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Smoking in the Korean American Community Korean Quitline Webinar Wednesday, November 3, 2010.

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Presentation on theme: "Smoking in the Korean American Community Korean Quitline Webinar Wednesday, November 3, 2010."— Presentation transcript:

1 Smoking in the Korean American Community Korean Quitline Webinar Wednesday, November 3, 2010

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3 The Effects of Smoking Smoking is the number one preventable cause of death = 400,000 die each year in the US Kills more people each year than: Alcohol AIDS Car Accidents Illegal Drugs Murders Suicides House Fires All of the combined… * Campaign for Tobacco-Free Kids. Toll of Tobacco in the United States of America. 2010

4 Secondhand Smoke More than 40,000 people die each year in the United States from secondhand smoke-related diseases and conditions Over 4,000 chemicals in a cigarette 40+ chemicals are known carcinogens (cancer-causing) Secondhand smoke is more dangerous than firsthand because it is not filtered * U.S. Department of Health and Human Services. The Health Consequences of Involuntary Exposure to Tobacco Smoke: A Report of the Surgeon General

5 National Smoking Prevalence * Center for Disease Control. Cigarette Smoking Among Adults – United States

6 Washington Smoking Prevalence * Washington State Department of Health. Asian Americans and Tobacco in Washington

7 Korean Smoking Prevalence by Study Reference Page: 1, 2, 3, 4, 5, 6

8 Korean Smoking Prevalence by Age Reference Page: 2, 3

9 Current Smoking Status by Study Reference Page: 1, 2

10 Smoking Cessation Interest Age vs. Generation Study: California 2005 Reference Page: 4

11 Smoking Cessation Interest Generation vs. Acculturation Reference Page: 4Study: California 2005

12 Smoking Cessation Interest Acculturation vs. Time in US Reference Page: 4Study: California 2005

13 Smoking Cessation Interest Hawaii (2004) Reference Page: 3

14 Korean Americans without Health Insurance Coverage Korean Americans have high rates of uninsured individuals Number of uninsured did not change with annual income or education level Uninsured are less likely to get preventive information from a medical professional, including on smoking and cessation Reference Page: 2, 3

15 Additional Study Findings Maryland Alcohol Use: Those who used to smoke were more likely to have drunk alcohol regularly than non- smokers Hypertension: Those with hypertension were more likely to have stopped smoking than those who did not have hypertension Reference Page: 2

16 Additional Study Findings Hawaii Health Effects: 87% of survey respondents felt that: secondhand smoke causes serious health problems smoking causes cancer a person’s right to breathe clean air is more important than the right to smoke Children’s Health: Former and current smokers were less likely to acknowledge the health effects of smoking except for secondhand smoke’s affect on children’s health Reference Page: 3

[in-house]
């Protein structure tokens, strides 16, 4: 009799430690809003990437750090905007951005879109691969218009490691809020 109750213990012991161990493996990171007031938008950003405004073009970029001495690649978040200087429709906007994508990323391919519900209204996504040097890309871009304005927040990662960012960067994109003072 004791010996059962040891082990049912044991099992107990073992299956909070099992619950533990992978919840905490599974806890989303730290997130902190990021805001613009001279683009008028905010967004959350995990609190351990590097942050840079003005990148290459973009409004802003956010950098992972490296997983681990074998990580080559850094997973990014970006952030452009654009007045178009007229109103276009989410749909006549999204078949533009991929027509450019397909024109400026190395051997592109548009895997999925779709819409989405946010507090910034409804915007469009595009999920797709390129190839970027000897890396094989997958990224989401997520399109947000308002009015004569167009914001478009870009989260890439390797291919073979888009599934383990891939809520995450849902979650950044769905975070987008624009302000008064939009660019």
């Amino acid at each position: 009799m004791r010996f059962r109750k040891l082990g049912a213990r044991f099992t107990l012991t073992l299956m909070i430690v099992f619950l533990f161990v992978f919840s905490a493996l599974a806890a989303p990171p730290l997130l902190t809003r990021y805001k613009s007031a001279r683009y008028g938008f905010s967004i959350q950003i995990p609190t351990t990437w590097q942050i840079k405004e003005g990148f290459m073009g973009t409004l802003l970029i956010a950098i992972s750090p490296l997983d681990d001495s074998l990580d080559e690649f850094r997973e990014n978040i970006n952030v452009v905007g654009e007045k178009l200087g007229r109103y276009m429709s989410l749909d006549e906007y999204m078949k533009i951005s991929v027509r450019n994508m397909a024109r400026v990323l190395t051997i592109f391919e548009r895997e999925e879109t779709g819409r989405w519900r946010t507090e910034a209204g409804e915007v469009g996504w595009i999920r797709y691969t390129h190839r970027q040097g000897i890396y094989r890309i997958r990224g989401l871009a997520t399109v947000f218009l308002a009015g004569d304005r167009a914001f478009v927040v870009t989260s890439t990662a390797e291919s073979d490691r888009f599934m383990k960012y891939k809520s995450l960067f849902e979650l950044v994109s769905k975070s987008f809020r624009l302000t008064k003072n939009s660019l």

17 Additional Study Findings California Multiple Smokers: Korean smokers were less likely to intend to quit if more than one member of the household smoked Household Smoking Bans: Korean smokers living in households with partial or complete smoking bans were more likely to intend to quit Reference Page: 4

18 Asian Language Quitline Several studies found language was a major barrier in quitting, and those who didn’t speak English well were less likely to plan on quitting Lack of insurance prevents many from receiving smoking and cessation information from doctors Korean language Quitline provides free cessation support from Korean speaking counselors, as well as free nicotine replacement for Washington residents

19 Asian Language Quitline Currently only 1.3% of calls to the English language Quitline in Washington State are from Asian or Pacific Islander smokers Asian and Pacific Islanders make up almost 8% of the total population of Washington Studies found more Asian smokers call the language-specific Quitlines in California than the English-only Quitline a.Washington State Department of Health. b.Zhu S H, et al. Use of a Smokers’ Quitline by Asian Language Speakers: Results from 15 Years of Operation in California. Am J Public Health 2010; 100(5):

20 Study References 1. Center for Disease Control. Behavioral Risk Factor Survey of Korean Americans – Alameda County, California Juon H S, et al. Acculturation and Cigarette Smoking Among Korean American Men. Yonsei Med J 2003; 44(5): Lee H R, et al. Health Behaviors of Koreans in Hawaii: Hawaii Korean Health Promotion Survey Report Myung S K, et al. Relationship between Household Smoking Restrictions and Intention to Quit Smoking among Korean American Male Smokers in California. J Korean Med Sci 2010; 25: California Health Information Survey South Korea Ministry for Health, Welfare and Family Affairs


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